Still the great powers, the giants of the Arab World, wanted to restore the status quo ante. And they set about doing this through creating a climate of fear. New repressive Media Laws were introduced in Cairo and Abu Dhabi that set a benchmark. Others followed these trend setters with enthusiasm. The incarceration of bloggers and tweeters became commonplace for the most minor of offences. And journalists most certainly had to watch their backs facing, at best, tremendous fines in the courts, and at worst, targeted assassination.

Jamal’s Response

Most of us grumbled about this. We did what we could at the NCF. My late father, Claud Morris, believed in the concept of “Peace Through Media” and in tribute to that we established The International Council for Press and Broadcasting (subsequently merged with the International Communications Forum associated with Initiatives of Change) and launched The International Media Awards. We even changed the ethos of the NCF to one of support for Roosevelt’s Four Freedoms in order to better justify our stand for Media Freedom.

Jamal wanted more. He felt the world should not just talk about it but should do something about it. He decided on a scheme whereby you could get round the new Western controls on alternative media. This needs a little explanation. The big media platforms in the Middle East are forums like Facebook and Twitter. We at the NCF launched an ideological Facebook page in Arabic called Al Khawatir (reflections) and found that with a budget of $20 a week and a few ideologically driven interns to write posts we could develop a following of a million a month in unhappy places in the Middle East like Algiers, Tripoli, Cairo, Riyadh, Sanaa or Baghdad.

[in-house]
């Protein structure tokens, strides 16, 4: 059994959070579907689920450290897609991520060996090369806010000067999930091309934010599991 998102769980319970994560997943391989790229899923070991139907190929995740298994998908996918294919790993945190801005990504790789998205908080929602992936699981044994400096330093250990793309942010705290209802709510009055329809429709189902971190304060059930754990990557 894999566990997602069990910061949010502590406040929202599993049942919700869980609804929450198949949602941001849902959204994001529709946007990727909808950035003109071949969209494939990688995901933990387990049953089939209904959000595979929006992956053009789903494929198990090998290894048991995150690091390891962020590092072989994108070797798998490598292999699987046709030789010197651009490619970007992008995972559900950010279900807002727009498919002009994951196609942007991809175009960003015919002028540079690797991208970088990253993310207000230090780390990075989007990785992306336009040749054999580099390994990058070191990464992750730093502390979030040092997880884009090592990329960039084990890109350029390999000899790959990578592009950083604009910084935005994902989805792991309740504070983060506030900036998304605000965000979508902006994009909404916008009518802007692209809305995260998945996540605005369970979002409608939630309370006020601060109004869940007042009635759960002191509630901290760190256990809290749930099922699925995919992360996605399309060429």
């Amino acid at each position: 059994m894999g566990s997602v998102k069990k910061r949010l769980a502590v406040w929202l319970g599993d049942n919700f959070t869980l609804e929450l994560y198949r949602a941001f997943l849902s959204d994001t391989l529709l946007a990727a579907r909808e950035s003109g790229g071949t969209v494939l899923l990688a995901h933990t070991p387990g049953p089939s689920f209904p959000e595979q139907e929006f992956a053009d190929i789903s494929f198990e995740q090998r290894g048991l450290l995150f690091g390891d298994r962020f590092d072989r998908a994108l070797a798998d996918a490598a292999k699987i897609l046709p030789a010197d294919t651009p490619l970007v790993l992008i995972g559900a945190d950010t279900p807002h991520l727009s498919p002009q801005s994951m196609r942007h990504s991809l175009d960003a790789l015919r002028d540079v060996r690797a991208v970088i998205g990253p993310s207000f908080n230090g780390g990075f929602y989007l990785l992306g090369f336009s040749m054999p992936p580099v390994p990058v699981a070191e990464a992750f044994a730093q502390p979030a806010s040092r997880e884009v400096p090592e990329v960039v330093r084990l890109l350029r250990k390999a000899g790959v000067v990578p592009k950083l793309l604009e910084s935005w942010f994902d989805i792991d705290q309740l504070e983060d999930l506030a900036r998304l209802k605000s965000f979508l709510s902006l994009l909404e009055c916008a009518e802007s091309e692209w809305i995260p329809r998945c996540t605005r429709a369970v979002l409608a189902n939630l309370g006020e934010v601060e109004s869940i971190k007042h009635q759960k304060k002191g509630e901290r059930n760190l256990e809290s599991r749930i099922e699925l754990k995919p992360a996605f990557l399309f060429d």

Facebook was strong everywhere. Twitter was particularly strong in Saudi Arabia and is currently in the ascendancy everywhere, perhaps because it is a favoured method of imparting the thoughts of the great and the good. The under thirties may have started the trend. But Arab politicians like Sheikh Khalid, the current Foreign Minister of Bahrain and influential diplomats like the former Qatar Ambassador to London, Nasser al Khalifa, were quick to build huge twitter followings with their passionate tweets in both Arabic and English and their relationship with their fans.

The difficulty for would be opposition tweeters is the controls that Twitter currently has. They have become necessary of course, to prevent trolls and to stop forms of abuse like one person – or government – holding multiple accounts. So you may not open a twitter account without providing a phone number for verification. A huge problem if you want to say what you think in the Middle East because a phone number can be traced one way or another and you may be subject to arbitrary arrest if you are not a member of the establishment. Or at least you would be frightened of the possibility of arrest.

And along comes Jamal. He sets up a scheme whereby he and a friend in Canada would buy hundreds of sim cards. Then if you wanted to start a twitter account all you would need to do was to message Jamal or his friend by one of the more confidential platforms available, WhatsApp for example. And Jamal’s friend would set up a one-time simcard for you in Canada that you could use to enter for verification of the twitter account and he would send you back the verification code from Canada and the authorities in Saudi Arabia could never trace you.

The Consequence